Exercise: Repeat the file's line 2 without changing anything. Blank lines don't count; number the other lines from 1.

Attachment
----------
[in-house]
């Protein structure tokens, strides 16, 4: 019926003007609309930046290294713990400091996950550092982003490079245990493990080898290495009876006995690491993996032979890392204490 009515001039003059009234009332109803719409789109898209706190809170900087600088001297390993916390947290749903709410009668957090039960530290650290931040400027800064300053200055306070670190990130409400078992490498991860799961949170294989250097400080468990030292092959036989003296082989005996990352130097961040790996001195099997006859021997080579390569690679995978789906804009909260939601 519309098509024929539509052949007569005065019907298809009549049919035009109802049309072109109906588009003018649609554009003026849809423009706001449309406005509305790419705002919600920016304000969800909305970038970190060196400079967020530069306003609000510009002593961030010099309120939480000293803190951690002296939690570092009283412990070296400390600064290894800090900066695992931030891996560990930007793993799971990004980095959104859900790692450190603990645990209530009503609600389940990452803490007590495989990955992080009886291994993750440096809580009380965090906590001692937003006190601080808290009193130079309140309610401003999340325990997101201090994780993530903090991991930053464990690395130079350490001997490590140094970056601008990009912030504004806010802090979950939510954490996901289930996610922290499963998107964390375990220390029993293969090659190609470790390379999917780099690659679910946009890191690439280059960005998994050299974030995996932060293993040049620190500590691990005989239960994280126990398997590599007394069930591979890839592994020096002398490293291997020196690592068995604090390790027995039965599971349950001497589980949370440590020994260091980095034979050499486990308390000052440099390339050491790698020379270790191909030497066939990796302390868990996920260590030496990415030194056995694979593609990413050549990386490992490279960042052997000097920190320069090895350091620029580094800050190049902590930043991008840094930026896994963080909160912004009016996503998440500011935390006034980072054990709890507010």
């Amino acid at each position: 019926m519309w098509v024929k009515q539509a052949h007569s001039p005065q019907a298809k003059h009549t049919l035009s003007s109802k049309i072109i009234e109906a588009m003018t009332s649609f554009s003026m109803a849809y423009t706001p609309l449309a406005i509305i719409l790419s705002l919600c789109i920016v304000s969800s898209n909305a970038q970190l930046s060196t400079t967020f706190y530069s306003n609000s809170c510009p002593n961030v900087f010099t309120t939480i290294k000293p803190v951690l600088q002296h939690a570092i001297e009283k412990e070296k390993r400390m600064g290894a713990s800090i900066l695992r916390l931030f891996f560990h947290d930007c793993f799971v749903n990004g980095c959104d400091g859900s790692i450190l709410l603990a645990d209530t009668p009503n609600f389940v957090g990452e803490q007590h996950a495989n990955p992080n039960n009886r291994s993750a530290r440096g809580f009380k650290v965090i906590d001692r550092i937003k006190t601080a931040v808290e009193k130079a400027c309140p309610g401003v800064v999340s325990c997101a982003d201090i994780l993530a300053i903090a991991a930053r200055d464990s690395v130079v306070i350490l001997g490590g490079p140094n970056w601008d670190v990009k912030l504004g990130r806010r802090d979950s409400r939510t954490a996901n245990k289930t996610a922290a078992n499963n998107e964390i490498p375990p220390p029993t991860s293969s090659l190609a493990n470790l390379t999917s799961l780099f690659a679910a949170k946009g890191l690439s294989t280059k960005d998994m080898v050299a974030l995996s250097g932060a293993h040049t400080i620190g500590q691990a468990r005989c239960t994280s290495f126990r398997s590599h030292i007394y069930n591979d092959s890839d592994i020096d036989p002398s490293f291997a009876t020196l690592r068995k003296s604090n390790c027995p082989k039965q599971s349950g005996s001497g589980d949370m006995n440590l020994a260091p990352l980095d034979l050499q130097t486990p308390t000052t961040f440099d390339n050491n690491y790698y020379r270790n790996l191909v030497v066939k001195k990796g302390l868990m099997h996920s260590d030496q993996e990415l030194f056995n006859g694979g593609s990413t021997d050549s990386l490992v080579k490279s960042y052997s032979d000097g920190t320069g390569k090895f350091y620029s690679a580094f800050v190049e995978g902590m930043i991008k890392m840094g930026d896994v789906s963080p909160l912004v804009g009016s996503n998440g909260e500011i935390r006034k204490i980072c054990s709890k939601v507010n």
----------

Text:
């Protein structure tokens, strides 16, 4: 019926003007609309930046290294713990400091996950550092982003490079245990493990080898290495009876006995690491993996032979890392204490 009515001039003059009234009332109803719409789109898209706190809170900087600088001297390993916390947290749903709410009668957090039960530290650290931040400027800064300053200055306070670190990130409400078992490498991860799961949170294989250097400080468990030292092959036989003296082989005996990352130097961040790996001195099997006859021997080579390569690679995978789906804009909260939601 519309098509024929539509052949007569005065019907298809009549049919035009109802049309072109109906588009003018649609554009003026849809423009706001449309406005509305790419705002919600920016304000969800909305970038970190060196400079967020530069306003609000510009002593961030010099309120939480000293803190951690002296939690570092009283412990070296400390600064290894800090900066695992931030891996560990930007793993799971990004980095959104859900790692450190603990645990209530009503609600389940990452803490007590495989990955992080009886291994993750440096809580009380965090906590001692937003006190601080808290009193130079309140309610401003999340325990997101201090994780993530903090991991930053464990690395130079350490001997490590140094970056601008990009912030504004806010802090979950939510954490996901289930996610922290499963998107964390375990220390029993293969090659190609470790390379999917780099690659679910946009890191690439280059960005998994050299974030995996932060293993040049620190500590691990005989239960994280126990398997590599007394069930591979890839592994020096002398490293291997020196690592068995604090390790027995039965599971349950001497589980949370440590020994260091980095034979050499486990308390000052440099390339050491790698020379270790191909030497066939990796302390868990996920260590030496990415030194056995694979593609990413050549990386490992490279960042052997000097920190320069090895350091620029580094800050190049902590930043991008840094930026896994963080909160912004009016996503998440500011935390006034980072054990709890507010």